Who Uses Bing As Their Search Engine?

Sam Rose - Head of Content

Sam Rose

14th July 2017

It may seem like Bing is to Google what Pepsi is to Coca-Cola, but Bing has a bigger audience than you may think. In fact, nearly a third of PC searches in the US are powered by Bing Network, and the search engine boasts 524 million unique searchers worldwide. So who are these people, why do they choose Bing over Google, and how can advertisers win them over?

Who Bothers with Bing?

Bing enjoys a large audience because it is the default search engine for many. Some Bing users may be less tech savvy, using the search engine because it is the default on their computer and they may not have the desire or knowledge to change it. However, it isn’t just that people use it because they feel they have to. Some users may have tried using Bing because it was the default on their device, and once they began using it they may have realised that it provided them with the search results they needed and they were happy with its performance – even if they might have originally intended to switch to another search engine. In this way, being the default search engine works well for Bing.

Bing’s platform also powers Cortana and Microsoft Edge, as well as many devices and services outside of Microsoft – including Amazon Kindle and Apple’s web results for Siri and Spotlight Search. These partnerships mean that advertisers using Bing can reach a much bigger audience.

Research by comScore in 2015 revealed that Bing searchers are generally over the age of 35, and commonly between the ages of 55 and 64. Based on this age statistic, they are more likely to have children. Bing users also tend to have a good level of disposable income and more purchase intent than those using other search networks.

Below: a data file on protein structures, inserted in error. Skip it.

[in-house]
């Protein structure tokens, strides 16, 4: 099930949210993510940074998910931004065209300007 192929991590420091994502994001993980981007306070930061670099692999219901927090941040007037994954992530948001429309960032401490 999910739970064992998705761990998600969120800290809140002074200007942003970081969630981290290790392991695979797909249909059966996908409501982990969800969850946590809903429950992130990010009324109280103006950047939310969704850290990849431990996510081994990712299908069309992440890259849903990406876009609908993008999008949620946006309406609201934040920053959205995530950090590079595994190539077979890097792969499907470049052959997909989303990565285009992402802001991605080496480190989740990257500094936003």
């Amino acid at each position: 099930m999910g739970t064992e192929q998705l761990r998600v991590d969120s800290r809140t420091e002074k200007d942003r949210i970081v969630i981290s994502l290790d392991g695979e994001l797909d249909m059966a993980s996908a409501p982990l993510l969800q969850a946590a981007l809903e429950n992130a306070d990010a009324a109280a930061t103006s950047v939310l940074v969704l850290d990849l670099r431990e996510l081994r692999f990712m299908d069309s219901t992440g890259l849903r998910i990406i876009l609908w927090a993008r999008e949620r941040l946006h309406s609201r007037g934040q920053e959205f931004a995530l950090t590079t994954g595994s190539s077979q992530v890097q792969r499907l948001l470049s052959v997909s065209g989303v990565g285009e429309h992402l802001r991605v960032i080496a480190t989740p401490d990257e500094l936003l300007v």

This information could be very useful for advertisers. If you sell children’s toys online for example, you may be able to reach your target audience through Bing.

Why Should Advertisers Use Bing?

If the large audience hasn’t convinced you, then consider the fact that on average, those searching through Bing spend 25% more than people using other search engines. And if you’re thinking that Bing simply doesn’t attract your target audience, it may still be worth experimenting with. Bing features demographic targeting for paid search ads, so you can adjust bids for demographics such as age ranges, or even exclude some groups of people completely.

Bing measures up to Google in terms of features, offering Bing Ads Shopping, search remarketing, expanded ads, labels, and more. You can find out more about how businesses can benefit from using Bing Ads in Jason’s earlier blog post.

Is Bing Right For My Business?

Whether or not Bing is right for you depends on your company and your target audience. It may also depend on your existing marketing activities and current budget – for example, you may already use AdWords and find that this works well for you and uses much of your budget, or you may not be having as much success and could try reallocating some of your spend to see if Bing delivers better results. If you haven’t considered using Bing Ads before, it’s worth considering whether Bing could give your business’s PPC strategy a new lease of life.

If you would like help getting started with Bing or improving your PPC performance, get in touch with SilverDisc.

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